May 8, 2013, 4:31 pm
I’m still pondering the news that Adobe is dropping Creative Suite and betting it all on Creative Cloud. They are turning away from locally installed client software and moving fully to an online platform. It feels like a radical departure and I’m still trying to understand the business model. I’m also bummed that they are killing Fireworks, but maybe I’m showing my age?
We are working on a library renovation and a topic that comes up is desktops. A number of these are necessary for specialized software, but what if all software applications flow to the cloud? Maybe what we really need to plan is for really nice monitors and a fast data connection?
Thinking beyond hardware… does software become similar to journal subscriptions in which users authenticate and proxy in? Will we provide campus-wide subscriptions to everyone or perhaps on-demand (use as you go)…
March 18, 2013, 5:41 pm
As part of an upcoming renovation we’re spending a lot of time thinking about engagement and how to stage positive and productive user experiences. I met with members of our team last week to talk about current and anticipated interactions and touch points within our library.
What’s the visual cue here?
Lauren got me thinking about visual cues. For example, does your reference desk invite people to linger-and-learn or does it promote short discussions? At VT we’re seeing fewer questions overall, but we’re investing more time per person on instructional topics. So the issue becomes: how might we reshape the “getting help experience” to signify and accommodate long conversations?
This applies to circulation too. Much of their activity consists of quick transactions: grab-and-go. But consider…
February 23, 2013, 8:51 pm
I had a strange strong emotional response yesterday. It has subsided but still lingers slightly.
Let’s back up. When I interviewed at Virginia Tech one of the duties presented was to lead massive renovations. Unlike others, we don’t have $105 – $115 million in the bank. The libraries that win design awards are always grand new constructions or sizeable renovations. There should be award for lean libraries, not just landmark ones. Our approach is pure bootstrapping, entrepreneurial, and startup: ideate a need, design a program, hustle the cash, implement, iterate, iterate, iterate.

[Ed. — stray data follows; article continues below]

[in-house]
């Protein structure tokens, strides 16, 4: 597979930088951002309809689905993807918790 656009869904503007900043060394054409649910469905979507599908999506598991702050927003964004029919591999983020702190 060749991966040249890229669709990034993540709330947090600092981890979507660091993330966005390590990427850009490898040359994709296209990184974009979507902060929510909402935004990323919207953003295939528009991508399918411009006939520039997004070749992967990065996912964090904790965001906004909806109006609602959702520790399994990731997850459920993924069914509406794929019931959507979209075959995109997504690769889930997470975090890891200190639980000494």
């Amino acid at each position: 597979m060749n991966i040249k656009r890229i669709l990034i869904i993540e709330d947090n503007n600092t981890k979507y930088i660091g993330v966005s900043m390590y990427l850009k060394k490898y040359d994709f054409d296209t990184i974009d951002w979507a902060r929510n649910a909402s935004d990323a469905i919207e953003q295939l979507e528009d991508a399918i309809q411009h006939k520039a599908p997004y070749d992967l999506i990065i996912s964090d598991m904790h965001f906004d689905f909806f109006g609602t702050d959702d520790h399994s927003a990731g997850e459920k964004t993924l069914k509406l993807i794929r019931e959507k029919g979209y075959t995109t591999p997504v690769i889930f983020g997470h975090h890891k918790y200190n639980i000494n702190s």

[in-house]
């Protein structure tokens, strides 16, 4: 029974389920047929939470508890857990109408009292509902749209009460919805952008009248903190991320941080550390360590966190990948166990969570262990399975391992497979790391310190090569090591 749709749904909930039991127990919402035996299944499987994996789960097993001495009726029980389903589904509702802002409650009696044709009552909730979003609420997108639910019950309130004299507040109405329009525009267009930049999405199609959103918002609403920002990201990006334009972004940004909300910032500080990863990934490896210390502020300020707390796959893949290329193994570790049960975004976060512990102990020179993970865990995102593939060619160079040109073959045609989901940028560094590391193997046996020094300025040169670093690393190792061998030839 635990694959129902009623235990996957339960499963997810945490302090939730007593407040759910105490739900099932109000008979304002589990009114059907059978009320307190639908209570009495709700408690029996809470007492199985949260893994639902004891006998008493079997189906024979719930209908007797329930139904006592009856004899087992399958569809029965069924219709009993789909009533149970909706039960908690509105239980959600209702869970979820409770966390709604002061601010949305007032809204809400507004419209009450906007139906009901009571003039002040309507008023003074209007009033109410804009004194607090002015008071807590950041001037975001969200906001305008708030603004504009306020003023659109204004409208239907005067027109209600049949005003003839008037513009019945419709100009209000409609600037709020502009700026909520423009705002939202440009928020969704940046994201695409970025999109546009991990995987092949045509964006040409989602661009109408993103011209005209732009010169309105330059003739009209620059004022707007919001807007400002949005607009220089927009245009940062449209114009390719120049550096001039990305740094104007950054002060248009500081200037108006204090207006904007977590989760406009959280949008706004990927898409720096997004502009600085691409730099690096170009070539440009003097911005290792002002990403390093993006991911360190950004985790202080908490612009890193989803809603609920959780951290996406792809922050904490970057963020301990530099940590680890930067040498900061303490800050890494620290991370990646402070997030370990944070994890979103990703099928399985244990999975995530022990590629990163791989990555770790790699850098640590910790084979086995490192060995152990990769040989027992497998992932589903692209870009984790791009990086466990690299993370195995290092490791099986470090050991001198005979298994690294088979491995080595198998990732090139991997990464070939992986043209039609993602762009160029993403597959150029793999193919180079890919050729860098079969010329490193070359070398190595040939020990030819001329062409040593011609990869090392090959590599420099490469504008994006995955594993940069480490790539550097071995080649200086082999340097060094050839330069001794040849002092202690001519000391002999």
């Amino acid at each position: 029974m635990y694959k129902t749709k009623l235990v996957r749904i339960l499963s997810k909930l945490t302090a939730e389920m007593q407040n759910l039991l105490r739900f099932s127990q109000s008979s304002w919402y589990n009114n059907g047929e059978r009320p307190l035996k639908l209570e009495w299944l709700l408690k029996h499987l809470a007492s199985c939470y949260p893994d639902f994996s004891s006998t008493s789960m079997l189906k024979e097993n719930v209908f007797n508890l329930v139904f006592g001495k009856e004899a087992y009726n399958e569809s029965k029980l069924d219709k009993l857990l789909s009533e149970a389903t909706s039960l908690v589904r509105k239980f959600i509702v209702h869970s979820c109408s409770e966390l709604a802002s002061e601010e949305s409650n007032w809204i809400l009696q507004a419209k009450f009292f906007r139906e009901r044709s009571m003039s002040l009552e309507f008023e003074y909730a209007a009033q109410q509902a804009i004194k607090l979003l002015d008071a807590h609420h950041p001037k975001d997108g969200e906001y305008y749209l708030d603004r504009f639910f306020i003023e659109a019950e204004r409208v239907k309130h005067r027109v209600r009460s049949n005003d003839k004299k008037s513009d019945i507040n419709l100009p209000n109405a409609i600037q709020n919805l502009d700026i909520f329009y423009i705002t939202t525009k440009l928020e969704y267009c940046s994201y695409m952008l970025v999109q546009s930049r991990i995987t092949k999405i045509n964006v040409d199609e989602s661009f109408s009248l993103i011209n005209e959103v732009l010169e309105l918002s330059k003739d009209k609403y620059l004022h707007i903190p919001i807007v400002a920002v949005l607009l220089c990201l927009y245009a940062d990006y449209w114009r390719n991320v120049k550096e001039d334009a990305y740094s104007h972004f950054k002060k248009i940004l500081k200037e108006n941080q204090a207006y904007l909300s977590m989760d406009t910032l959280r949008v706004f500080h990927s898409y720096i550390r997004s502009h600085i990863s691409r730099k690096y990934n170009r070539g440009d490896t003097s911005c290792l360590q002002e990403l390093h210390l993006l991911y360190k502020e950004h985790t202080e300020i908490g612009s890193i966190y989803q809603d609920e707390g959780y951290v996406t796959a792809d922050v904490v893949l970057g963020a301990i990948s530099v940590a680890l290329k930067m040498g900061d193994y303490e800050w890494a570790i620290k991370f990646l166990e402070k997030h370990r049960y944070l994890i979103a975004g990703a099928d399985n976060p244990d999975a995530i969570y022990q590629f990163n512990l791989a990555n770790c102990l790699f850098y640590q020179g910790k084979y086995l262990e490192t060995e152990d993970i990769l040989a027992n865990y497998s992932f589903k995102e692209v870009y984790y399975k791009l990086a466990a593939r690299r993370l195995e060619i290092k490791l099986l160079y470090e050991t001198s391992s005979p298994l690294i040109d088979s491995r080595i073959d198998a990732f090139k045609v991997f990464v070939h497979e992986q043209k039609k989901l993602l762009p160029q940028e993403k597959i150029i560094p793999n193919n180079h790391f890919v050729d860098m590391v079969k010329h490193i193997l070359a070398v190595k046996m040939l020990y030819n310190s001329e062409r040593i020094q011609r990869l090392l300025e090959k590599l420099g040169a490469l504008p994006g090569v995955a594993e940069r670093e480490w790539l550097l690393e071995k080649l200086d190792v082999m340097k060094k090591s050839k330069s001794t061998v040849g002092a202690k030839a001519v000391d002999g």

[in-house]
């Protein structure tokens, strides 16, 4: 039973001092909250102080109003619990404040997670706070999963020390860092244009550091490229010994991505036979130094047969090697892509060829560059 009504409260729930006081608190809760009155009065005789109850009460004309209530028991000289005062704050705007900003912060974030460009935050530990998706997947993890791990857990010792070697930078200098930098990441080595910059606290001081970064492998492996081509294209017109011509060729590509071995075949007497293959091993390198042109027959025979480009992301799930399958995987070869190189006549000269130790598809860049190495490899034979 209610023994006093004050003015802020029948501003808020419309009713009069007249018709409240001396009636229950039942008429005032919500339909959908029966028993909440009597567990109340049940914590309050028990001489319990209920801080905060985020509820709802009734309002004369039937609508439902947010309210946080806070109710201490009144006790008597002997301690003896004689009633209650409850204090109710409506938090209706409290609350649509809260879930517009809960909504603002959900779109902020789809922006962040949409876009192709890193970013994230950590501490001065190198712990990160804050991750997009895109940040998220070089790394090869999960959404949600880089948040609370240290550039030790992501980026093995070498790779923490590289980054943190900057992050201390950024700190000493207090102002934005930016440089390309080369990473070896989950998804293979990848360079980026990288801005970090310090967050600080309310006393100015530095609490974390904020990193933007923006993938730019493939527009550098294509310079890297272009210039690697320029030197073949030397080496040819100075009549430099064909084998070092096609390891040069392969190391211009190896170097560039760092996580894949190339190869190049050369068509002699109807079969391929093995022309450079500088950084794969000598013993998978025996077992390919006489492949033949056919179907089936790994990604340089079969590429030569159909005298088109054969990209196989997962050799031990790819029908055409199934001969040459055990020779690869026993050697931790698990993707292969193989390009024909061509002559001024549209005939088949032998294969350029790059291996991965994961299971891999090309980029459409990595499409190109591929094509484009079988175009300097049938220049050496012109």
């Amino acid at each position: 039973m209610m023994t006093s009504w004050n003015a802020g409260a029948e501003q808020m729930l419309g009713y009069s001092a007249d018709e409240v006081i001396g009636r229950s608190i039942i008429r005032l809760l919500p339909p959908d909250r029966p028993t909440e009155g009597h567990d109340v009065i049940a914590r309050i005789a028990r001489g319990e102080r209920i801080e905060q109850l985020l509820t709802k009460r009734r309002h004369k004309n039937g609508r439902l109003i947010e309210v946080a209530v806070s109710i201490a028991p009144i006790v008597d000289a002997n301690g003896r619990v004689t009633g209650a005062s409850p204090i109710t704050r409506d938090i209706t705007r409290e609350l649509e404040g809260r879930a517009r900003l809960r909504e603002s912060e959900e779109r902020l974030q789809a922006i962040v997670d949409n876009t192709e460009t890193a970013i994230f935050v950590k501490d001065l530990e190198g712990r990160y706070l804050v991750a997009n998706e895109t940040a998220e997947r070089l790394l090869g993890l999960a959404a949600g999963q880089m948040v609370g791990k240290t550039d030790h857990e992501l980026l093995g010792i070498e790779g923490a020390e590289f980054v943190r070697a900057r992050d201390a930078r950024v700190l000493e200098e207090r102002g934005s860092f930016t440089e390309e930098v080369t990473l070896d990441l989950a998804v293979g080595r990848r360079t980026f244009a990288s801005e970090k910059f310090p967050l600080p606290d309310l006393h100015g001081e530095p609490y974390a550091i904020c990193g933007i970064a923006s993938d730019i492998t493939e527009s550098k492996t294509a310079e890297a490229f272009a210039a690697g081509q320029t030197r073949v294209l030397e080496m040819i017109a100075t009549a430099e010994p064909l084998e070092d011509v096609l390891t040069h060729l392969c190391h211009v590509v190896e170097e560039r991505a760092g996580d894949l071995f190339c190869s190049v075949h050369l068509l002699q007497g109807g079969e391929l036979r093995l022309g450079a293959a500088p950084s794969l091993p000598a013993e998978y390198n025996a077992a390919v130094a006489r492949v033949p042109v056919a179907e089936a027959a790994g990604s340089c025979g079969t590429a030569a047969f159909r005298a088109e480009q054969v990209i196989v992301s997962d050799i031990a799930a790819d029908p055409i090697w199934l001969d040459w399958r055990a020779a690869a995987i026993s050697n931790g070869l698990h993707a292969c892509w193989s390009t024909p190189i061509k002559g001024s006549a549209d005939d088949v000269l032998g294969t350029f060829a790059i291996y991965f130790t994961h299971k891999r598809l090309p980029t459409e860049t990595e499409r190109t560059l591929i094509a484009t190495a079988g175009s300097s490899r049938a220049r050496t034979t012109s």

The past year has been about ideation and program development around our second floor. We’re shaping and funding it bit by bit. The generosity of an alumnus has already given us a start but our students haven’t seen anything yet.
I’ve spoken about the concept with over 300…
February 19, 2013, 2:40 pm
We’re opening our SCALE-UP classroom today. This is a joint venture between the Library and the College of Science. It was one of the first projects that my Dean gave me upon arrival. We already have two classrooms that are computer lab-based models, but like a lot of libraries, our instructional demands are increasing and we not only needed more space—but a different type of space. The College of Science was also looking for more instructional space so it was mutually beneficial. They already have a successful SCALE-UP classroom – so this is an extension of that effort.
I had my first meeting with them in January 2012—and now thirteen months later we have a great classroom. Not quite startup speed, but it was a complex project. Many people were involved with this—from financing (thanks Provost & COS) to collection reviews and shifting. Our facilities team also kept…
January 4, 2013, 3:53 pm
Happy 2013. I’ve been intrigued by William Easterly’s searchers/planners philosophy. Here is a good summary:
The searcher admits that he or she doesn’t have the answer in advance and he or she takes responsibility for decisions that are made. The searcher conforms to local conditions and searches for local solutions. (UUB)
The planner tends to overgeneralize and makes assumptions about how things should be before taking unique conditions into account.
I was struck by a dissenting view on the value of 3D printers in libraries. Anytime someone use phrases like mission creep or mission critical to try and squash new ideas then I know they are stuck in functional fixedness. In this view, the role and operation of libraries fits into a nicely defined box and trying to rearrange (or introduce new) components in the box is a challenge because it doesn’t match…